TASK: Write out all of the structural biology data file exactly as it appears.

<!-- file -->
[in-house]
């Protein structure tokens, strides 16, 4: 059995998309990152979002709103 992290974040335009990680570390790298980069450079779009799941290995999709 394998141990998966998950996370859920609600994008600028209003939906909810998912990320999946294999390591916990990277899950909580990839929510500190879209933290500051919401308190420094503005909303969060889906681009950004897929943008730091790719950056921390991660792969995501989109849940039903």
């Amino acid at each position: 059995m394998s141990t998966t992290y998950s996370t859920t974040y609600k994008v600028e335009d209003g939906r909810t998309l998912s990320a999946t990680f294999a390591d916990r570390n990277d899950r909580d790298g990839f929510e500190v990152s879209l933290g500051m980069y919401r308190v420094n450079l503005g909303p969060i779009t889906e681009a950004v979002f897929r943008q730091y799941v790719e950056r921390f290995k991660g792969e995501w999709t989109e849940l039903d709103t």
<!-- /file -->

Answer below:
[in-house]
């Protein structure tokens, strides 16, 4: 059995998309990152979002709103 992290974040335009990680570390790298980069450079779009799941290995999709 394998141990998966998950996370859920609600994008600028209003939906909810998912990320999946294999390591916990990277899950909580990839929510500190879209933290500051919401308190420094503005909303969060889906681009950004897929943008730091790719950056921390991660792969995501989109849940039903």
């Amino acid at each position: 059995m394998s141990t998966t992290y998950s996370t859920t974040y609600k994008v600028e335009d209003g939906r909810t998309l998912s990320a999946t990680f294999a390591d916990r570390n990277d899950r909580d790298g990839f929510e500190v990152s879209l933290g500051m980069y919401r308190v420094n450079l503005g909303p969060i779009t889906e681009a950004v979002f897929r943008q730091y799941v790719e950056r921390f290995k991660g792969e995501w999709t989109e849940l039903d709103t």